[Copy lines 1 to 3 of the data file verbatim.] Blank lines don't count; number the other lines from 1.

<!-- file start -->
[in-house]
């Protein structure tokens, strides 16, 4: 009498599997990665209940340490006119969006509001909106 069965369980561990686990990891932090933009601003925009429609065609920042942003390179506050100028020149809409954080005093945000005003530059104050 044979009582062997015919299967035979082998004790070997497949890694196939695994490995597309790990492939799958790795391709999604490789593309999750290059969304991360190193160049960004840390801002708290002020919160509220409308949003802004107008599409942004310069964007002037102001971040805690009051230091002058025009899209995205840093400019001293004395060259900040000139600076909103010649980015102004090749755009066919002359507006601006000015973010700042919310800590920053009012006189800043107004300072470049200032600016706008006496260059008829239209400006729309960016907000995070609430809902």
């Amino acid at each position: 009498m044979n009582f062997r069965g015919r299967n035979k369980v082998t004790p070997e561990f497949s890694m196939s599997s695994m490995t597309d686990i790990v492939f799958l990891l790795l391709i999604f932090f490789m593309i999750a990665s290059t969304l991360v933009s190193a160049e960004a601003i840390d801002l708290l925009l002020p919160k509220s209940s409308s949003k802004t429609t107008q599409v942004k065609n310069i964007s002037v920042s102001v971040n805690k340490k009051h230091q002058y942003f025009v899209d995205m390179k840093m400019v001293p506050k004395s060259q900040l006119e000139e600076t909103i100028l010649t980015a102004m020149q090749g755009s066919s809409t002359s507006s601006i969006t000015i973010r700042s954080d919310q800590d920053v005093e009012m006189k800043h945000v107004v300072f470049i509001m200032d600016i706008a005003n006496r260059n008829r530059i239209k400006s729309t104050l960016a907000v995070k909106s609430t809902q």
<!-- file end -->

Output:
[in-house]
């Protein structure tokens, strides 16, 4: 009498599997990665209940340490006119969006509001909106 069965369980561990686990990891932090933009601003925009429609065609920042942003390179506050100028020149809409954080005093945000005003530059104050 044979009582062997015919299967035979082998004790070997497949890694196939695994490995597309790990492939799958790795391709999604490789593309999750290059969304991360190193160049960004840390801002708290002020919160509220409308949003802004107008599409942004310069964007002037102001971040805690009051230091002058025009899209995205840093400019001293004395060259900040000139600076909103010649980015102004090749755009066919002359507006601006000015973010700042919310800590920053009012006189800043107004300072470049200032600016706008006496260059008829239209400006729309960016907000995070609430809902």
């Amino acid at each position: 009498m044979n009582f062997r069965g015919r299967n035979k369980v082998t004790p070997e561990f497949s890694m196939s599997s695994m490995t597309d686990i790990v492939f799958l990891l790795l391709i999604f932090f490789m593309i999750a990665s290059t969304l991360v933009s190193a160049e960004a601003i840390d801002l708290l925009l002020p919160k509220s209940s409308s949003k802004t429609t107008q599409v942004k065609n310069i964007s002037v920042s102001v971040n805690k340490k009051h230091q002058y942003f025009v899209d995205m390179k840093m400019v001293p506050k004395s060259q900040l006119e000139e600076t909103i100028l010649t980015a102004m020149q090749g755009s066919s809409t002359s507006s601006i969006t000015i973010r700042s954080d919310q800590d920053v005093e009012m006189k800043h945000v107004v300072f470049i509001m200032d600016i706008a005003n006496r260059n008829r530059i239209k400006s729309t104050l960016a907000v995070k909106s609430t809902q």